I'm not sure what it was that made me so ambivalent about this record at first. It might have been the bulldozer production, heavy on the numbing, overdriven rhythm guitar and Peter Wildoer's okay-we-get-it blast beats. It could have been as simple as a bad taste left by mainman Patrick Mameli's interviews, dismissing his own reunion as by-the-numbers brutality because that's all us dumb fans can handle (yeah, you made that C-187 record, and the people rejected it. We're not the ones with the problem, dude). But spin after spin, it did nothing for me. Sixteen years after their last studio release came and went, it seemed like PESTILENCE had reformed for naught.
But if "Resurrection Macabre" is anything, it's a grower, and a good few of these cuts will eventually sink into your cranium to lodge with the best PESTILENCE has ever put down. The most self-consciously heavy set the band has ever spewed forth, the album finds drummer Wildoer dishing out fills and blasts like a man possessed, while Mameli sprinkles technical riffing and odd chords amid passages of pummelling brutality. The vocals, and even the lyrics, are barbaric to the point of atavism, crushing and faceless bellows juxtaposed with jazzy bass fills from Tony Choy and Mameli's own colorful, outer-space-worthy guitar solos. It's like someone took 1991's "Testimony of the Ancients" album, amped it to modern production levels (and then some), and dragged it through the glass-strewn backyard at a DEEDS OF FLESH housewarming party — fistfuls of impassive, opaque death metal tonnage leavened and made dynamic by slithering bits of PESTILENCE's recognizable prog-metal fusion style.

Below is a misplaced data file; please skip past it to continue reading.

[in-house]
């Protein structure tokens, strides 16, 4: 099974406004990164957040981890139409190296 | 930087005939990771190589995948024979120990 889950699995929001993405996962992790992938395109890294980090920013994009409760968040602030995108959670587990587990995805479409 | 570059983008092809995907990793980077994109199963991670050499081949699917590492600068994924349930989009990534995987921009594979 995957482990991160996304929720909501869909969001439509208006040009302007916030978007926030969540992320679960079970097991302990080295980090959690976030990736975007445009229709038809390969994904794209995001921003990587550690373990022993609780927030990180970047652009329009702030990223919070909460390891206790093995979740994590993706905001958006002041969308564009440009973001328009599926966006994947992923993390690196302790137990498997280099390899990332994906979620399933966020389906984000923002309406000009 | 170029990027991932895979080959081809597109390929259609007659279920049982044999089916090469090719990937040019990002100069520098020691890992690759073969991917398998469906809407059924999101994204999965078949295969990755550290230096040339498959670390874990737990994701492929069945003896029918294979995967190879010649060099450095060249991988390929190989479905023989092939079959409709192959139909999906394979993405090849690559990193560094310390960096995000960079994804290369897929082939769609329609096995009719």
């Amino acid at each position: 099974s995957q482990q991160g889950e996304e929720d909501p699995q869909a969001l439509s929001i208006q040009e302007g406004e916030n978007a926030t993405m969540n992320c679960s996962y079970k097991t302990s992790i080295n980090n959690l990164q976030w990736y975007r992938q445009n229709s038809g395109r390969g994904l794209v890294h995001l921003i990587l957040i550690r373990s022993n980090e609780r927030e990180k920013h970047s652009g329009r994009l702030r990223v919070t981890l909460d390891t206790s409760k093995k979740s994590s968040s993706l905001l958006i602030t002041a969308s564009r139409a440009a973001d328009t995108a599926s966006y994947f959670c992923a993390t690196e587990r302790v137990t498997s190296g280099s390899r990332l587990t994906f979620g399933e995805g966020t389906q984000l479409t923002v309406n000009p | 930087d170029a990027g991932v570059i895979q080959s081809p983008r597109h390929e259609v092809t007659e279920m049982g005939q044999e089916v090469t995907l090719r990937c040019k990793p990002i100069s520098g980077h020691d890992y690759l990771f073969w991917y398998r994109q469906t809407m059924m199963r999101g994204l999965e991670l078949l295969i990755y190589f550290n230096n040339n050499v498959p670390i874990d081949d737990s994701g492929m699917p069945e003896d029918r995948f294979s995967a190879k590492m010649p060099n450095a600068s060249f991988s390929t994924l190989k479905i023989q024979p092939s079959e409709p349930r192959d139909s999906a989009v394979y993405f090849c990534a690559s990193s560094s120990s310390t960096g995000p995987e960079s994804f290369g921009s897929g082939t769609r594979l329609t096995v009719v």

When it works, you get songs like the punishing, hooky "Horror Detox" and the frantic, darting "Fiend" — high standards of controlled chaos with tones hearkening back to the band's glory days. When it doesn't, silly clunkers like "Y2H" are the result, overdriving the heaviness seemingly just to score scene points and appear current, without regard to whether the song is compelling or not. Thankfully, upon repeated listens, more of the former emerges — we close with the epic "In Sickness and Death", perhaps the most recognizable song in the context of earlier PESTILENCE, with an awesomely sick dirge riff in the chorus that'll forgive a lot of the previous songs' excesses.
So in the end, "Resurrection Macabre" is a pretty cool mix of modern bludgeon and Mameli's whacked-out jazz metal muse, once you get used to it. It occasionally veers into brutality for its own sake, and loses the plot a bit in those moments, but Mameli finally seems comfortable with indulging his more technical side within the context of (and in service to) his death metal roots, rather than the other way around. The results are distinctive and unique — Mameli's style is instantly recognizable — and it works often enough to create a diverse and satisfying metal experience. Does it hold a candle to the band's classic work? No, but not much on earth does, so don't hold that against 'em.